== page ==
Lawmakers from California have agreed to allocate $500 million of the state budget to address housing insecurity within higher education. The money would primarily support public colleges and universities in building additional properties or repairing current housing.
The multi-million dollar project follows the state’s commitment to improve local college education by providing $2 billion over three years, according to Cal Matters.
UCLA urban planning professor Paavo Monkkonen expressed his belief that the housing project would be a good use of state money since it would be a one-time expense that can reap profits repeatedly over time.
But Monkkonen also urges state leaders to create even more units after the project, believing that the amount may not provide enough accommodations for tens of thousands of college students in California.
“A better system would be one in which there’s a long-term plan to grow the stock sufficiently that everyone that wants to live there, can,” he said.
In the 2018-2019 survey conducted by the California Student Aid Commission, nearly one-third of students have reported housing and food insecurity. The problem was most apparent in the Central Valley (42 percent) and Greater Sacramento (41 percent) regions, while the rest of the state met or exceeded 30 percent.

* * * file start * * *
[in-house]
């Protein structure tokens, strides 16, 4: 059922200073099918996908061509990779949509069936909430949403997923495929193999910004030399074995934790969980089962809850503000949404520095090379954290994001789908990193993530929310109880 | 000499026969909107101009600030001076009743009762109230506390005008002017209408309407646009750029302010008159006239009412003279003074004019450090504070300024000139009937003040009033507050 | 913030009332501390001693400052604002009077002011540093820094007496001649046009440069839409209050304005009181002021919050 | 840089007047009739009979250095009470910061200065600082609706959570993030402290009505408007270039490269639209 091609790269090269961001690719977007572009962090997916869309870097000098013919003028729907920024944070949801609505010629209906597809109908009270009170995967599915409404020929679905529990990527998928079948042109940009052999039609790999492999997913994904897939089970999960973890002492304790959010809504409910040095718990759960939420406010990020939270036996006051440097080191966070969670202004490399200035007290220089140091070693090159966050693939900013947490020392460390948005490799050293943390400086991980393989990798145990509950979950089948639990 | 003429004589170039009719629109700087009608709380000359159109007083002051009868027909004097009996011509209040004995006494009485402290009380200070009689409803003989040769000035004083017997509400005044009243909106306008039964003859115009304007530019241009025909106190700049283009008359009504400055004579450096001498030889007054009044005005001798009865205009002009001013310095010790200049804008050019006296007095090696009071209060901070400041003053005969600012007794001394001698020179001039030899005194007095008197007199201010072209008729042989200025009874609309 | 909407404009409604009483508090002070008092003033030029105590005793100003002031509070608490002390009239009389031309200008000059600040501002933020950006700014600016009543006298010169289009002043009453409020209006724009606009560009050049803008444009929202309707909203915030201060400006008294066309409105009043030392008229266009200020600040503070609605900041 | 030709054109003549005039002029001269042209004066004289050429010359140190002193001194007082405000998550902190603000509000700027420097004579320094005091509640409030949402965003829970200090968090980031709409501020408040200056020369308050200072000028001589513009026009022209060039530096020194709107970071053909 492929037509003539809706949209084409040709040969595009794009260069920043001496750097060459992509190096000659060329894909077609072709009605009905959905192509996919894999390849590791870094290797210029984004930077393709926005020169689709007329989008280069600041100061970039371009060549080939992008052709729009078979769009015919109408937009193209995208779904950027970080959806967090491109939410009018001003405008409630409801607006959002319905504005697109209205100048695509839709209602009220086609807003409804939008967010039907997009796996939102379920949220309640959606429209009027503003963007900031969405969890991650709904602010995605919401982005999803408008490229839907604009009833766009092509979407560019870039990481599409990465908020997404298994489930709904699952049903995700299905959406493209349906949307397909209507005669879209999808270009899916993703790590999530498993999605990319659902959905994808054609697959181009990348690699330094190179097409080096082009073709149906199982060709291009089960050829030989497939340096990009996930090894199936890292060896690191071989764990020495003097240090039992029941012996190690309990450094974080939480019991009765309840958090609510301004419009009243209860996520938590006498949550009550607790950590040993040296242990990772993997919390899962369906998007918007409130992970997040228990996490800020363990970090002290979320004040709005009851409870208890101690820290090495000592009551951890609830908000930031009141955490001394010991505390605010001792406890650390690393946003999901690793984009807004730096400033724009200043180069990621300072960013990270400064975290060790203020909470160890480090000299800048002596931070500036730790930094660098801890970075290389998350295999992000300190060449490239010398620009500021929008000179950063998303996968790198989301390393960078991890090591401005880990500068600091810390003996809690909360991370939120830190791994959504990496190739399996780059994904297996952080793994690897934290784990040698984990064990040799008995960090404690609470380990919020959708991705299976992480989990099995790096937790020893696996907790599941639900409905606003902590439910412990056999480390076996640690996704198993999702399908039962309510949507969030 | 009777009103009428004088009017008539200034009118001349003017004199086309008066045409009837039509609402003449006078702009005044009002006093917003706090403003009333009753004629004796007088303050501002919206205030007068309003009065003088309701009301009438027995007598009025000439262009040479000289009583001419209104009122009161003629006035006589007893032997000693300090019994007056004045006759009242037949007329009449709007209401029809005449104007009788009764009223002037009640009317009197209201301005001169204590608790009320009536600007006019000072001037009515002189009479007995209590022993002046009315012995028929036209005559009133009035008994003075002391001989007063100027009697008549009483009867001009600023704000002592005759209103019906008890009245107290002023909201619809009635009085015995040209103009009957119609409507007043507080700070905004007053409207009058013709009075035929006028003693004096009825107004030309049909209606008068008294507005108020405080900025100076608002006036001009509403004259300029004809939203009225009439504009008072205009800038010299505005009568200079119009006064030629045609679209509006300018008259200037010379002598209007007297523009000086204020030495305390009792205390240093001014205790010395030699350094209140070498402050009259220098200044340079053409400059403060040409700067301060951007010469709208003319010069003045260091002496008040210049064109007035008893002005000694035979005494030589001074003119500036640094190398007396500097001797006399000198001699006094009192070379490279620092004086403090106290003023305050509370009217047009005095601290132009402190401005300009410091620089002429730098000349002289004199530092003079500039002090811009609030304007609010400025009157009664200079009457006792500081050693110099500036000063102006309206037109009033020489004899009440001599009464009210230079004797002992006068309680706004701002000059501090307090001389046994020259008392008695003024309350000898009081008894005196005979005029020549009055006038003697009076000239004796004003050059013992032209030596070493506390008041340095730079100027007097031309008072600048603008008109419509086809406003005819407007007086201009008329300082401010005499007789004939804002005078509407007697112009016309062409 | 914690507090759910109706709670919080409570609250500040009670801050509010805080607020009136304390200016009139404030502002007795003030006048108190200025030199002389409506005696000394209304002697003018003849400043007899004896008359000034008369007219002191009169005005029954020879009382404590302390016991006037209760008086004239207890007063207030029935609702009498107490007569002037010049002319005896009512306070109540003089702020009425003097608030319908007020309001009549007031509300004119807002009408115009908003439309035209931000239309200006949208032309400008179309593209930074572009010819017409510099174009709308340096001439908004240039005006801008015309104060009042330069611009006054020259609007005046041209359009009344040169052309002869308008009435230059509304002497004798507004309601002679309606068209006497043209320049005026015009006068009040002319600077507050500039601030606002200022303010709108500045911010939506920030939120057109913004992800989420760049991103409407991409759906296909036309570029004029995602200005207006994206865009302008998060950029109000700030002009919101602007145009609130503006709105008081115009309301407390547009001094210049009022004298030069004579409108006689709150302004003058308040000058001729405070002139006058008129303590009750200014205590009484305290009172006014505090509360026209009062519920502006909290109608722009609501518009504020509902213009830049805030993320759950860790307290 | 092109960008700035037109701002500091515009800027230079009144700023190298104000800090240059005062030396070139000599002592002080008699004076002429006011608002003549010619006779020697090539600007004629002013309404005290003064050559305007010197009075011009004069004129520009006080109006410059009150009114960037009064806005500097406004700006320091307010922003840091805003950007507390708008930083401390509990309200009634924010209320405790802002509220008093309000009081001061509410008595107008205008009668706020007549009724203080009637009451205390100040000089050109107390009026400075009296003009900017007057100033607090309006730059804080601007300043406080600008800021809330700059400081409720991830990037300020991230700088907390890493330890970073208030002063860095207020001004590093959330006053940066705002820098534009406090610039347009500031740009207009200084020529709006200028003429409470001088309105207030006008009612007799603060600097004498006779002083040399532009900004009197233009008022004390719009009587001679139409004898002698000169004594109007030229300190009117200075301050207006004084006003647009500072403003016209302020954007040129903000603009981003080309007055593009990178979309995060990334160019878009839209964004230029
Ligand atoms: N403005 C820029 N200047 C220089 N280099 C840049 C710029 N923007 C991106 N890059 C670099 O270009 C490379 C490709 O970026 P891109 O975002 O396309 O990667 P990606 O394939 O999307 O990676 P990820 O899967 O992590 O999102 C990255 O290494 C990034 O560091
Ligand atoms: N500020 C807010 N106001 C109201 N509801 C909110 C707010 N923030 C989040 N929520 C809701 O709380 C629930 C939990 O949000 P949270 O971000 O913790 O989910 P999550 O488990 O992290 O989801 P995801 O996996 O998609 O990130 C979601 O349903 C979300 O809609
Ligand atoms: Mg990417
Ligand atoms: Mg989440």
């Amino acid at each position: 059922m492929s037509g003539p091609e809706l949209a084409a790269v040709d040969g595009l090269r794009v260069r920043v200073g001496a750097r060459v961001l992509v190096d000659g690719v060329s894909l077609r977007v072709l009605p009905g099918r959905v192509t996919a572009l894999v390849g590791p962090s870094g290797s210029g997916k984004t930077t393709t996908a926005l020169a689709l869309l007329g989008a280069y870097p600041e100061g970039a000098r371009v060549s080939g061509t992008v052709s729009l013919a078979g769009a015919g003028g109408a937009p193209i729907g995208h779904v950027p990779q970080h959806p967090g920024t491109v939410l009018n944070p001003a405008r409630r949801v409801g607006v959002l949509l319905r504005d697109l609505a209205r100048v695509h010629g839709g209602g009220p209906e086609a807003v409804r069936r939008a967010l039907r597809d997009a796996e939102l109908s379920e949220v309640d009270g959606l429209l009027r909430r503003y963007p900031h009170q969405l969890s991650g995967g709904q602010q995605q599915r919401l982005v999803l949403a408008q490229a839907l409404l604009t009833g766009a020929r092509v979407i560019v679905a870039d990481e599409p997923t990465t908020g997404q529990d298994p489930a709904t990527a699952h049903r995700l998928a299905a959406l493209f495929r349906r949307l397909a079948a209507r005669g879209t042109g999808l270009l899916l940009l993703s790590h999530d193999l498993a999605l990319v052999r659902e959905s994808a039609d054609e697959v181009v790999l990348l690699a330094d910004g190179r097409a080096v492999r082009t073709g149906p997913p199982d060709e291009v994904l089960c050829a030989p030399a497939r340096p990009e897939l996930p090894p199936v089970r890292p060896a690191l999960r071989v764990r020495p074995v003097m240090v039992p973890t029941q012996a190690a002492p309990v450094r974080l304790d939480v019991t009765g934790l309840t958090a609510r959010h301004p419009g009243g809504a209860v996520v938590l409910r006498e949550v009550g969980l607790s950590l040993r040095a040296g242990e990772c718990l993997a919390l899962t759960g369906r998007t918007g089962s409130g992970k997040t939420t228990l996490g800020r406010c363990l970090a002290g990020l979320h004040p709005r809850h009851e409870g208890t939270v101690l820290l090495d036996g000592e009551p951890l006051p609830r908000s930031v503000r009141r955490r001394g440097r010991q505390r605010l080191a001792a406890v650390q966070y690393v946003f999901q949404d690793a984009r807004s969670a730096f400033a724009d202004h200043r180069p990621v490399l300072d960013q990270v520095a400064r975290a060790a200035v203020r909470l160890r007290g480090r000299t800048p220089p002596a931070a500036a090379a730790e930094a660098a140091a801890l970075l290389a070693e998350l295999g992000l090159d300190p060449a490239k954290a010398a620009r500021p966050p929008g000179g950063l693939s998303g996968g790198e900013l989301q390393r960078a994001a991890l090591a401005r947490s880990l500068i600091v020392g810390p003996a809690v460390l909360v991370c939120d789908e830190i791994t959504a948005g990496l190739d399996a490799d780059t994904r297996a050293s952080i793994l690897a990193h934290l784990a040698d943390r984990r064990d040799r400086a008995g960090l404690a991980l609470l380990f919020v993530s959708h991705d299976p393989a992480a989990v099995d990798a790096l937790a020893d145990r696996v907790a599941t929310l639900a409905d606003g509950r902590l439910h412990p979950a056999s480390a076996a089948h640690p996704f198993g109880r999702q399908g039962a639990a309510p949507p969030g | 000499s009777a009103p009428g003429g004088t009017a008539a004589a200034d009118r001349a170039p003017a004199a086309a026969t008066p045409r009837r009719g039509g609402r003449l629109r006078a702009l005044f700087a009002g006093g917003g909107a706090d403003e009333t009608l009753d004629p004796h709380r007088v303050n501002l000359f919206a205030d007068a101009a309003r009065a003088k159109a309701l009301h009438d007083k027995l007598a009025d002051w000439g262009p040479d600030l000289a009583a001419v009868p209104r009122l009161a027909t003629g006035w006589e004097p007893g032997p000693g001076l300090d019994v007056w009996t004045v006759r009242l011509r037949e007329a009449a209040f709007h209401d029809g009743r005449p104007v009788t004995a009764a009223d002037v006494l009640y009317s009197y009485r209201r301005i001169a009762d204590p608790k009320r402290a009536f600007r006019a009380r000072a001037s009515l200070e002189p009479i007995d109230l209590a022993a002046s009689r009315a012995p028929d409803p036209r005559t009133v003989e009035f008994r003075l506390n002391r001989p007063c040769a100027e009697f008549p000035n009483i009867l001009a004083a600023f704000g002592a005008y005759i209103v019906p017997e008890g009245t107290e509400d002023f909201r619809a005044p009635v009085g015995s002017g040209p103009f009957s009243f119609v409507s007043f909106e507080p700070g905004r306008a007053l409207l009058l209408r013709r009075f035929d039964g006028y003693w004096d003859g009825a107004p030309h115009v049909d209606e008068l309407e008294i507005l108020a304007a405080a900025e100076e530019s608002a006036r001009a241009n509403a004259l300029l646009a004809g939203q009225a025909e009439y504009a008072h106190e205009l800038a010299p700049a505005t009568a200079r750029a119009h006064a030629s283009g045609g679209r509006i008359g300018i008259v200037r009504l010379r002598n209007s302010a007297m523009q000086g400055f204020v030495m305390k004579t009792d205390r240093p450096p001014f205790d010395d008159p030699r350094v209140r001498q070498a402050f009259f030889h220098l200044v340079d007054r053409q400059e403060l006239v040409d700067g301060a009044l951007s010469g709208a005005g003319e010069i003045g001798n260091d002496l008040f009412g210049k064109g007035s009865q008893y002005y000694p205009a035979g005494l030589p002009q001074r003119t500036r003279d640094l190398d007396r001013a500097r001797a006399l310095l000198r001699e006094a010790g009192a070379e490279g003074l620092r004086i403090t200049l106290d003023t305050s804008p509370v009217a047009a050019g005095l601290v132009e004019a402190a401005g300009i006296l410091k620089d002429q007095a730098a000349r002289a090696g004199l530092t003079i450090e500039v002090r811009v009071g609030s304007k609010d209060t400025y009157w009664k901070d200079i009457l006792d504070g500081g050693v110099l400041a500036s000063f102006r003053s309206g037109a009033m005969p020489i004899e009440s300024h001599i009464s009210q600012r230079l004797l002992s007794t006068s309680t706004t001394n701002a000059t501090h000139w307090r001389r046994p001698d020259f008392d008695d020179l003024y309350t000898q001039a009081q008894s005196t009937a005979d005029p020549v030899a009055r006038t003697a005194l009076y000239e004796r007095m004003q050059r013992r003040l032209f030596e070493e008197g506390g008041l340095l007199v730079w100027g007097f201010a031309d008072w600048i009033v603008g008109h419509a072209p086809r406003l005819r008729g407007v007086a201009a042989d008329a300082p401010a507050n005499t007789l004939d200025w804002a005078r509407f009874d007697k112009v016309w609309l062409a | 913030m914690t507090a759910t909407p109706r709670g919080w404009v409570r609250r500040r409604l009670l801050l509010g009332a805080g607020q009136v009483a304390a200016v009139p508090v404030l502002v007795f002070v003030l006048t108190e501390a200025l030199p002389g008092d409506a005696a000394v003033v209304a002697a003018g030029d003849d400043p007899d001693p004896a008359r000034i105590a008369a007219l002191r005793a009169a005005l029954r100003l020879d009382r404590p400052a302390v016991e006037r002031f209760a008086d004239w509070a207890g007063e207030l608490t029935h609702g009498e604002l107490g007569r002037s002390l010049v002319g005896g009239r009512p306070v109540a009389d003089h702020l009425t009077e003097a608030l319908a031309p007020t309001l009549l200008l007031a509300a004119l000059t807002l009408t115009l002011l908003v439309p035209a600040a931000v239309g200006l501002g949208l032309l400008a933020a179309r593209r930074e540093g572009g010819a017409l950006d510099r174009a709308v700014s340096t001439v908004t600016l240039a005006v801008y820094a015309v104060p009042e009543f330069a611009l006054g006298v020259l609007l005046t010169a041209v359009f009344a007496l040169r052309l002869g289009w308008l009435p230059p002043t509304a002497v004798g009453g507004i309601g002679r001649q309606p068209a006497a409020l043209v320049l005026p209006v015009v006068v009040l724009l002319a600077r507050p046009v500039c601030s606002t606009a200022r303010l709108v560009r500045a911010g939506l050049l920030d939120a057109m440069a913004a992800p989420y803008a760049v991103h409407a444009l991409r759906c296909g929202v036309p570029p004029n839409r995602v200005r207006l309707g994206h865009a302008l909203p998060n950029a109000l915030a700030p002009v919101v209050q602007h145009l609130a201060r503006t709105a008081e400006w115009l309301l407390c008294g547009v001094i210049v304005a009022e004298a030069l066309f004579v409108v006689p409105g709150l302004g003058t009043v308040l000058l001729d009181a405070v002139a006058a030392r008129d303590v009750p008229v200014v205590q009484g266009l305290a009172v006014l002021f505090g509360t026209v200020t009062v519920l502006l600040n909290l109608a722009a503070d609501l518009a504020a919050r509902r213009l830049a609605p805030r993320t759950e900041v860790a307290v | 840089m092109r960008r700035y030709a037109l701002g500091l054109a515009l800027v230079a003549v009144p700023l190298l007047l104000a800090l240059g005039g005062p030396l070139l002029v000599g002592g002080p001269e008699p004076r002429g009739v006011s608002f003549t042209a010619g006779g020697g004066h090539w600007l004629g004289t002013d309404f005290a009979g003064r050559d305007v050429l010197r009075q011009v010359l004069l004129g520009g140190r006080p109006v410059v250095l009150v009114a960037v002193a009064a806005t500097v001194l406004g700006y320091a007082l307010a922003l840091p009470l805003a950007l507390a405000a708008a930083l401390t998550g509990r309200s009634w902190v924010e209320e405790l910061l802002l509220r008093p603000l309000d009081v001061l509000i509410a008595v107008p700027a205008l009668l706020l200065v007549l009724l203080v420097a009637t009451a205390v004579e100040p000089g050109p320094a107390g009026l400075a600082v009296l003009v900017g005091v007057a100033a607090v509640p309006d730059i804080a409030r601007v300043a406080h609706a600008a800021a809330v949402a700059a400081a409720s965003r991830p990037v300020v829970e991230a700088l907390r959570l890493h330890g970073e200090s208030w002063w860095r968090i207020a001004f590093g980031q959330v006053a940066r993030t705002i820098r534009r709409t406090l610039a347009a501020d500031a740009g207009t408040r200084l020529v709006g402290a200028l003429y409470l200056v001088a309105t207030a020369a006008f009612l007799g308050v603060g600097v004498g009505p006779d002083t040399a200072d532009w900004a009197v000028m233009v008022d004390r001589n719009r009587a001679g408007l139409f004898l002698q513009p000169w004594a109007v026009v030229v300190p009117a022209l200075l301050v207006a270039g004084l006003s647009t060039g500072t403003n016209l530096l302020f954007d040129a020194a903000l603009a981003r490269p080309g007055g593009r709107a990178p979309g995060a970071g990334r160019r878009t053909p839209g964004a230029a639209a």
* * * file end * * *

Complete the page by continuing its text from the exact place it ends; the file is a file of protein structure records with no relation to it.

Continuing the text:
Many students either live in their cars or temporarily reside with family members or friends, a precarious and stressful lifestyle that undermines their efforts to earn a college degree.
Constructing housing needed to meet the demand for all public colleges and universities would require more than the $500 million set by the state, but experts say that any amount will do for now.
“It’s a drop in the bucket, but every drop counts,” said Dana Cuff, a UCLA professor and director of CityLab, an urban design research center.